Sunday is generally my work day and work is going well so I'm busy. I had a conversation with Steve, one of my long time athletes of 5 years, and he is battling a few niggles caused by imbalances in his strength. He reads my blob and came to the realization that he too is having similar feelings of dissatisfaction in his race goals and training (my neurosis is paying off because I knew exactly how he felt and what I could do to help him). A small part of what he is feeling is due to an inability to 'escape' triathlon. When he's done training he wants to stop thinking about it and he's in a situation where this has become difficult. I've long thought that this could be contributing to why I lost interest in the marathon (and Ironman for that matter). Think about what you do all day at work. Now think about getting up early to think about work and to work. Then after you get off work you come home and think about work and do more work. Running is simultaneously my obsession, hobby, and job. I have a great passion for training, so much so that I have lost interest in racing... all I want to do is train and learn. My job is to plan athlete's training schedules. Now, don't get me wrong, I love coaching and I don't want it to stop or even slow down because I find myself having more passion about my athlete's races than my own! Maybe I live vicariously through them? The point I'm making is that maybe it makes sense that I feel the way I do simply because I can't 'escape' running or triathlon? Often while I am running I am thinking more about my athletes than I am myself.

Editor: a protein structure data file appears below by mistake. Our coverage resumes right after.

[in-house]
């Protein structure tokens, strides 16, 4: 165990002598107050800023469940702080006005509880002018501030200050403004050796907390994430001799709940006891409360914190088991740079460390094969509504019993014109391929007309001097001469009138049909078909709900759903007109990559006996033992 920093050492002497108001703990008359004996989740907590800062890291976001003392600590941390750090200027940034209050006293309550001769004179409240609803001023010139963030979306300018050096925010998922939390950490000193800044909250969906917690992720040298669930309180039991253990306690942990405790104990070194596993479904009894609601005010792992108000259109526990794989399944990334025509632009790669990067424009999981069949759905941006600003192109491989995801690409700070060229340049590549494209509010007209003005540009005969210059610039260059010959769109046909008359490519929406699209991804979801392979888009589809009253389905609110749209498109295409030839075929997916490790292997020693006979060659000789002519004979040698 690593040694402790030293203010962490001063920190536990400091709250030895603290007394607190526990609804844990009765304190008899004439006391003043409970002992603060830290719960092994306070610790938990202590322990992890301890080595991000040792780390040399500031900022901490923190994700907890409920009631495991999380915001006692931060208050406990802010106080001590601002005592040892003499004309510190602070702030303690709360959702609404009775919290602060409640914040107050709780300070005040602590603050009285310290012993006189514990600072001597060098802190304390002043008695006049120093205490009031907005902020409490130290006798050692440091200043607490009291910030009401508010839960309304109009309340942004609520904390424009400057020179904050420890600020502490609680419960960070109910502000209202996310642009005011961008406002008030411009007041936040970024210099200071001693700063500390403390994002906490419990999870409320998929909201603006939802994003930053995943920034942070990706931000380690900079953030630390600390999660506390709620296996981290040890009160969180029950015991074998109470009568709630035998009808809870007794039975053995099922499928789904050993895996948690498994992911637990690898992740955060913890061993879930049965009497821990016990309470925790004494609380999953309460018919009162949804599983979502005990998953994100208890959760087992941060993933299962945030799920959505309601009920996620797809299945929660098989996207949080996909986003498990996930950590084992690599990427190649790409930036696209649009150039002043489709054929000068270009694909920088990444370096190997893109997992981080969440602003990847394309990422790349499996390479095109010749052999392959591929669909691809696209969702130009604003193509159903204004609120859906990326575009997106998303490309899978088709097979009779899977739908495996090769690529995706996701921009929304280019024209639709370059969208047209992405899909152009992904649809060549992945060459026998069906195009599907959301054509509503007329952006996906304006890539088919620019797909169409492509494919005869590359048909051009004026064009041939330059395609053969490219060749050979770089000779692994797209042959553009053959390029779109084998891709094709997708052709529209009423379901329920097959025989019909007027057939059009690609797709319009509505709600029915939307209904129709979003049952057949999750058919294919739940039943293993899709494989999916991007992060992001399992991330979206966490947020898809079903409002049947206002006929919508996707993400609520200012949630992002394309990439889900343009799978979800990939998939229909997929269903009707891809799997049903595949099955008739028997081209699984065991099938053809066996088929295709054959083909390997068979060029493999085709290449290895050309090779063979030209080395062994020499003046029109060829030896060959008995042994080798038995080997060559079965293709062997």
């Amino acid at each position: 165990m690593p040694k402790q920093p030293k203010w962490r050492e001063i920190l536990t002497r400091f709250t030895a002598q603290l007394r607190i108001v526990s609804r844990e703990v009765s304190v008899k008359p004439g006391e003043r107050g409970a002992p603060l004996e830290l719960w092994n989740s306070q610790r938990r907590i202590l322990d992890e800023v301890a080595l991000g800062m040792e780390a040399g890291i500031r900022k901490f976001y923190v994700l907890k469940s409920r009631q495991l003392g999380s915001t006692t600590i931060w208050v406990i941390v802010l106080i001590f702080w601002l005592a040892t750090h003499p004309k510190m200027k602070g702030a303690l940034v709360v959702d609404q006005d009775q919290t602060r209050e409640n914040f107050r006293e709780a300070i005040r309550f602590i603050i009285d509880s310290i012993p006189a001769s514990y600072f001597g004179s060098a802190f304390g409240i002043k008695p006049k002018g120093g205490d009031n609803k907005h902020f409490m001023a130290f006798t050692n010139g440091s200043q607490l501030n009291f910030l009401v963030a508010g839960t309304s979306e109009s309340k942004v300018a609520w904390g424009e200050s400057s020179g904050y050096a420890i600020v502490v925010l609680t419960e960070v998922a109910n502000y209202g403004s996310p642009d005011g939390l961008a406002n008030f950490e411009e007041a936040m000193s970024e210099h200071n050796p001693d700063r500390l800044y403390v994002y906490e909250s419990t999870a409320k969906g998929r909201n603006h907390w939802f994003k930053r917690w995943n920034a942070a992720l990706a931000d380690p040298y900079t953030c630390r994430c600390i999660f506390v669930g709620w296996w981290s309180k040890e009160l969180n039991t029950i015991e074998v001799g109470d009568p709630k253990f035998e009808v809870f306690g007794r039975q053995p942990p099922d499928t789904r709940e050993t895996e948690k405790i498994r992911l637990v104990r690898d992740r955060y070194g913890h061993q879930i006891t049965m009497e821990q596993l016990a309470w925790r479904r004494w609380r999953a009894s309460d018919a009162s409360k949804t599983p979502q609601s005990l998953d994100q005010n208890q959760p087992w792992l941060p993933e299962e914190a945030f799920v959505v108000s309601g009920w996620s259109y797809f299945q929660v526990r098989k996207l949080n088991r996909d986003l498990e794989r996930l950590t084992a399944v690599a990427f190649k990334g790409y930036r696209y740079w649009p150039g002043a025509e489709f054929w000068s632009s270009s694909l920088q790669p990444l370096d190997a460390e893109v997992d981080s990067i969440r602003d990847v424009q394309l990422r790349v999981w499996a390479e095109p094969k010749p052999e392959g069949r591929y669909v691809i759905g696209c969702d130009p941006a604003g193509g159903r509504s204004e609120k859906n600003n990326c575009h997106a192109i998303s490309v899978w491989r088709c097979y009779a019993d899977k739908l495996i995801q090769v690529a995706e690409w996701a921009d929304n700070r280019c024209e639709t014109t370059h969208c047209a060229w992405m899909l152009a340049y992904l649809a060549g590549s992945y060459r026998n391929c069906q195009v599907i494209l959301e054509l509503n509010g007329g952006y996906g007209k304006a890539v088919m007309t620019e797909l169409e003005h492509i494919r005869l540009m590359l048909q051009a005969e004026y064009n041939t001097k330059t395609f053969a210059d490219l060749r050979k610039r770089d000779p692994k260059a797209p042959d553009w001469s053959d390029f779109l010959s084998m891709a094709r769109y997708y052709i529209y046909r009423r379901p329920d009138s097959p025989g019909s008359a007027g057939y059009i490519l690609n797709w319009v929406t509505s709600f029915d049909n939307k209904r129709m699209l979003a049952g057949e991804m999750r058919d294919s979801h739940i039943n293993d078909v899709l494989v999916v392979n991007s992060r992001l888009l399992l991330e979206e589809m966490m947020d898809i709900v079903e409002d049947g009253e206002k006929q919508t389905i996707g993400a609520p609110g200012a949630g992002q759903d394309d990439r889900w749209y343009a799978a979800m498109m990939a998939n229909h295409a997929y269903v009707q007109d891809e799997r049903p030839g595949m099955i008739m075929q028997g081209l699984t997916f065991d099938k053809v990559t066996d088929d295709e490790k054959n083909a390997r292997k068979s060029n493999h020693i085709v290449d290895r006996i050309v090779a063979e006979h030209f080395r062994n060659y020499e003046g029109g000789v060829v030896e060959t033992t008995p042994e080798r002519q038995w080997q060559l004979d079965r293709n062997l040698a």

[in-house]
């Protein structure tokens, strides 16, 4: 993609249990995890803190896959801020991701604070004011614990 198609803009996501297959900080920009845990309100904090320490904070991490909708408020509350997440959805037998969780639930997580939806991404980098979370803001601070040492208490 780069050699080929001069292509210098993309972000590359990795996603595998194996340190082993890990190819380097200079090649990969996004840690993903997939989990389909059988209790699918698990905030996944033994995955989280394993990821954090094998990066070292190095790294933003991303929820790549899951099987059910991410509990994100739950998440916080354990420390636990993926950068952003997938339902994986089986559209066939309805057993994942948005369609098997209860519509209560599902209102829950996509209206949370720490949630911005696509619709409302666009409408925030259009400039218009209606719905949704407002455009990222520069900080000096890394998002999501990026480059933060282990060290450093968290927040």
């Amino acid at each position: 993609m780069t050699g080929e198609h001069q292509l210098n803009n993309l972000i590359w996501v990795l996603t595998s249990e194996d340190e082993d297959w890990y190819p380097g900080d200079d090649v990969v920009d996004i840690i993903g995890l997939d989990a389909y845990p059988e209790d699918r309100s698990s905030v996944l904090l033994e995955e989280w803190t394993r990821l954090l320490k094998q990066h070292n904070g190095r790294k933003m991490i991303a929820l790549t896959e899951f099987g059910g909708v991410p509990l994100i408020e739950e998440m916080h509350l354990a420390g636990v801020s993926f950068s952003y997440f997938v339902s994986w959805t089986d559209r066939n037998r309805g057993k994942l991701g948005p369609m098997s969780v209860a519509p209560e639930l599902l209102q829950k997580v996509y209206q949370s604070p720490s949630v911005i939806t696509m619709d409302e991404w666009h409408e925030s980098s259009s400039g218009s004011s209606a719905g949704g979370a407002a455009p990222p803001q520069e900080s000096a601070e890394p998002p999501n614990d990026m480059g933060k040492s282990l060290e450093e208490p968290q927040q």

One solution I have come up with is to choose a race that I am not coaching anyone for and is very far removed from any of my athlete's races. If it's different enough, maybe I can preserve a small slice of interest for myself? So I'm taking any and all runners for coaching... unless you want to run Leadville. I doubt I could coach anyone to a 100 mile run race anyway! Which is partly why I have chosen that race for next year- to be my own experiment of one and learn how to do it, not with another athlete, but with myself. There's no better way to learn than through experience. So after my 2 week recovery from a vasectomy on the 16th, I'll start the experiment. My biggest training week for Ironman was 49 hours which followed 2 weeks of 35 and 40 hours total training- I followed that week up with a 4th place at the Boulder Peak Olympic distance triathlon in which I had the fastest bike split by over 2:00 (1:00:21 for 25 miles) and ran ~34:00 for 10k. I told my best friend- Mike, who will also be my pacer- that I was bagging Chicago and entering Leadville and all he said was "Good. That's what you'll be good at". He thinks my ability to not need to eat (ever) will be my biggest strength. Bonking is a rarity for me and when I do bonk I usually enjoy it and I can run while bonking. I also don't sweat so I don't lose water which I think is partly from building up to being able to sit in a dry sauna at 185 degrees for an hour, or that's why I can do that. I also don't get injured and I seem to only feel better the more mileage I am running. Now that I live in the mountains... everything sort of points me in the direction of Leadville.
I also wanted a goal that scares the sh!t out of me. Running 100 miles seems nearly impossible to me... which makes it interesting.
Disclaimer: I reserve the right to enter the race, train my ass of for it, then not do it.